Stories

Faith groups take action for a more sustainable future

Friday, 14. September 2018

 

This fall the fifth gathering of the initiative Faith in Green, in Dutch ‘Geloven in Groen’, will take place in The Hague. Muslims, Hindus and Christians gather around their common beliefs of taking care for and protecting the earth and inspire and connect to take (joint) action to make their faith community more sustainable. Initiatives of Change Netherlands (IofC) coordinates and facilitates the initiative that kicked-off in August one year ago.

Building bridges in a segregated city

It all started in September 2016. Jetty Karthaus, who works for the municipality of The Hague, approached IofC to have a conversation about a possible new initiative on faith and sustainability. The municipality is determined to act upon the Sustainable Development Goals set in Paris in 2015, and Karthaus identified a need of faith communities to lower energy consumption, cut waste and raise more awareness for sustainability. Karthaus was intrinsically motivated to set up this initiative: ‘I was very touched by Pope Francis’ encyclical 'Laudato si' to care for our earth and take action to tackle global warming and other environmental challenges. As this stewardship to serve, protect and preserve the earth is present in all religions, I wanted to start a sustainable initiative with faith communities. To test the waters an interfaith event on sustainability was organized in June 2016. There was a lot of interest which convinced me it was time to start the search for a partner which led me to IofC.’

Karthaus’ request was received with enthusiasm by Willem Jansen and Laura Reijnders as they saw an opportunity to build bridges of trust in the most segregated city of the Netherlands. It is a chance to bring together people from different faith communities that would not meet each other in daily life. By creating a space where they can meet around their common interest of taking care of the earth. By meeting one another they can tackle this important issue together, and connect and inspire each other in their strive for a more sustainable world.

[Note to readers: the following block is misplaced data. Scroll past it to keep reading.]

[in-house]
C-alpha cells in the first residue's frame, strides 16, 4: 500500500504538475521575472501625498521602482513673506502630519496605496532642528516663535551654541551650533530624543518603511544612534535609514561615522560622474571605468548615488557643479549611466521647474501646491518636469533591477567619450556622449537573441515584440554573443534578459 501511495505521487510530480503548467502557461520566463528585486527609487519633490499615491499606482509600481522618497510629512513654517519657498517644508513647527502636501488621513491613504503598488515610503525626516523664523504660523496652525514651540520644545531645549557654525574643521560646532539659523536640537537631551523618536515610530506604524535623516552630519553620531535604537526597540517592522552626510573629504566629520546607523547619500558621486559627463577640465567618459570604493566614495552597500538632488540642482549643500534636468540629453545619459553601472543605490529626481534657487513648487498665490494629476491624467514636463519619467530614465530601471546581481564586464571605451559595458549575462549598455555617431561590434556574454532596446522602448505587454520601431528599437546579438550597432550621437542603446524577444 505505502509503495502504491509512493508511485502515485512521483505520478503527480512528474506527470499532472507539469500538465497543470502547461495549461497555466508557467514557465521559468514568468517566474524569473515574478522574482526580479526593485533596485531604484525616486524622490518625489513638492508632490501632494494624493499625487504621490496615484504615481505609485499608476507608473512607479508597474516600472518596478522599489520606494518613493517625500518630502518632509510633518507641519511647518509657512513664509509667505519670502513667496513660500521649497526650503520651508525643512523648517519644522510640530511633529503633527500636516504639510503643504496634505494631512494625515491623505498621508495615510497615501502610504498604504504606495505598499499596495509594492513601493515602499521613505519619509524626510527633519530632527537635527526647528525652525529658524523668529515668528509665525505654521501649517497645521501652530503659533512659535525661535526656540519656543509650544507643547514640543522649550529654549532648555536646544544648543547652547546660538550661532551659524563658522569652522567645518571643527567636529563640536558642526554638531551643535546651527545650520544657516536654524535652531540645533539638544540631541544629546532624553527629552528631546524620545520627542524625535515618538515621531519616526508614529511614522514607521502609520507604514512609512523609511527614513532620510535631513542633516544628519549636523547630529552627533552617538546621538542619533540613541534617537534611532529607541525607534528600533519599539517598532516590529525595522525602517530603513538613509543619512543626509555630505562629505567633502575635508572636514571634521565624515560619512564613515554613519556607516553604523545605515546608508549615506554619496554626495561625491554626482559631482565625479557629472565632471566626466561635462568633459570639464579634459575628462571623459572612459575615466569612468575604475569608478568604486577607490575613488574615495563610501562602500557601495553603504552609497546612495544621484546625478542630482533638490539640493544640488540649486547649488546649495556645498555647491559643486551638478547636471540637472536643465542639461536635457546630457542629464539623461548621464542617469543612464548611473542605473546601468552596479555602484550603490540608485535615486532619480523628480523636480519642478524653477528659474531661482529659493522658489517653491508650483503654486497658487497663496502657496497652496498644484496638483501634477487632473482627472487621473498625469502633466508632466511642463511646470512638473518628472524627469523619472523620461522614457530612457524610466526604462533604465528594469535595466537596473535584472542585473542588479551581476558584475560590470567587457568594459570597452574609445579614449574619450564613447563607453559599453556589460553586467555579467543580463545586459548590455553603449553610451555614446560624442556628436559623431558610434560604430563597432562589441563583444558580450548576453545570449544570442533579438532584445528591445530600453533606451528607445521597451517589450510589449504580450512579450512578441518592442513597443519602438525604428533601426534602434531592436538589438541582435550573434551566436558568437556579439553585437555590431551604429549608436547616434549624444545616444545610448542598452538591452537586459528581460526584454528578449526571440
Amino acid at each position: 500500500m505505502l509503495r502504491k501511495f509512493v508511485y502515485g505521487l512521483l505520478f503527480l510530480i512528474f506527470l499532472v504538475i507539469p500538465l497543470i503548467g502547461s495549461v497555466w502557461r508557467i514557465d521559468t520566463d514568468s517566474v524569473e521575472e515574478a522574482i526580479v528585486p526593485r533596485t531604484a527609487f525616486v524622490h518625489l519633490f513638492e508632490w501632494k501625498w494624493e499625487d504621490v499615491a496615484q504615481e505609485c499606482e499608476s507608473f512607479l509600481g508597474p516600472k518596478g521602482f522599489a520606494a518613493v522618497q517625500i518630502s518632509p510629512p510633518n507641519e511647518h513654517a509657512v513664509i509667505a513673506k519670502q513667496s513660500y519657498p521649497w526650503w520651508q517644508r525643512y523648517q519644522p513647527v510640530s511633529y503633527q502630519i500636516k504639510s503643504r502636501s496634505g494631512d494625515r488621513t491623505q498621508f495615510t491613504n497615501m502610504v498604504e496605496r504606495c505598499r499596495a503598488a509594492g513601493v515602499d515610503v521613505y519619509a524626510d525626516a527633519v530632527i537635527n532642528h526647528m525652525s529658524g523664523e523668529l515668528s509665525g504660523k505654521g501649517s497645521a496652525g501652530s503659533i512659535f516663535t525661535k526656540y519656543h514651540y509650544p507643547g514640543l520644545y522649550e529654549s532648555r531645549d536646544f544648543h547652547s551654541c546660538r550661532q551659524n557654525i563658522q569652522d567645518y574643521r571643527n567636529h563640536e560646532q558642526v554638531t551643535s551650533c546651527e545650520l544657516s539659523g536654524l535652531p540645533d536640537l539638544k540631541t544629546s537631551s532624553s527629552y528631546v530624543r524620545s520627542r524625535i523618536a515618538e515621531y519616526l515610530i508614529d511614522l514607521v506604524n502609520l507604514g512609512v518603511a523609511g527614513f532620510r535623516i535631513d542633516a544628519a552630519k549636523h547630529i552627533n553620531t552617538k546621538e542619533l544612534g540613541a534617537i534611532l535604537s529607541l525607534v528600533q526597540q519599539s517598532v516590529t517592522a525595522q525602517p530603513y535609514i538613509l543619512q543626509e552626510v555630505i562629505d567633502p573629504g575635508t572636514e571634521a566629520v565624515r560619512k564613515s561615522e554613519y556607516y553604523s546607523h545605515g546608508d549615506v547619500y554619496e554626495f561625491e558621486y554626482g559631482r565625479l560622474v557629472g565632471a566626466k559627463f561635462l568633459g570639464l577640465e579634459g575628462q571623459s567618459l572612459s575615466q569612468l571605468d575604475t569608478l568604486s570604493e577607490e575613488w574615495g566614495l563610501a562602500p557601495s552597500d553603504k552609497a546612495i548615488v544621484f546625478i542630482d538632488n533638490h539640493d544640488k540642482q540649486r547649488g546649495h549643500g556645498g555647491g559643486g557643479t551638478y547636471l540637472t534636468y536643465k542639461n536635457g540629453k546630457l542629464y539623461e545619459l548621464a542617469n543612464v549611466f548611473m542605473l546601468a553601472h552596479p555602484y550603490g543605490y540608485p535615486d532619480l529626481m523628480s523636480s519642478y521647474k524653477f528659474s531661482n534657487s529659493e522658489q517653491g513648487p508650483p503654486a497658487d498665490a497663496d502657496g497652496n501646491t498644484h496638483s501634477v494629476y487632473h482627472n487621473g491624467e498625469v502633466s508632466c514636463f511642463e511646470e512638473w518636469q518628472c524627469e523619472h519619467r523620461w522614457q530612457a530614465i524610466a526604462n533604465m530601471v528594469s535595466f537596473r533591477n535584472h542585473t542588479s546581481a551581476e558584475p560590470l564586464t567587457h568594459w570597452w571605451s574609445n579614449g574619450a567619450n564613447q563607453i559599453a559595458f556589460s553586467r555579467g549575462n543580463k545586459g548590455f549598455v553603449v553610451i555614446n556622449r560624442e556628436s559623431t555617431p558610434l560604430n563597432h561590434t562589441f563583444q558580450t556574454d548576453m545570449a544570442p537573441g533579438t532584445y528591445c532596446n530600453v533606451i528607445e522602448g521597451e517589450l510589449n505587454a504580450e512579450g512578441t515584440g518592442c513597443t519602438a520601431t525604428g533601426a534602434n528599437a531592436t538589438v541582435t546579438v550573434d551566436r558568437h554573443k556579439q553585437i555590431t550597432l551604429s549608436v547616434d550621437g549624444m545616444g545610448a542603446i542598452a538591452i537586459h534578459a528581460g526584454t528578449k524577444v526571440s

Sustainability as a unifying factor

In January 2017 the project started with a mapping of potential faith communities that were interested to participate. As Jansen previously worked many years for the Foundation for City and Church in The Hague he was able to approach various faith communities in the city quite easily. Moreover, he saw a chance to apply the method of diapraxis with which he has a lot of positive experience. Jansen: ‘Diapraxis creates a shared space where groups with different world views work together and in this process of collaboration are able to deal with their differences meaningfully.’

After four months of assessing the needs of different faith communities, Jansen was optimistic to start the initiative. Several members of different Muslim, Christian and Hindu communities were intrinsically motivated to participate in this new initiative. It turned out that sustainability was a unifying and binding factor, because taking care of the other and preserving it for future generations was very important for all of them. This is how the name of the initiative ‘Geloven in Groen’ came to mind which translates into Faith in Green.

More gardens and smart management of water and energy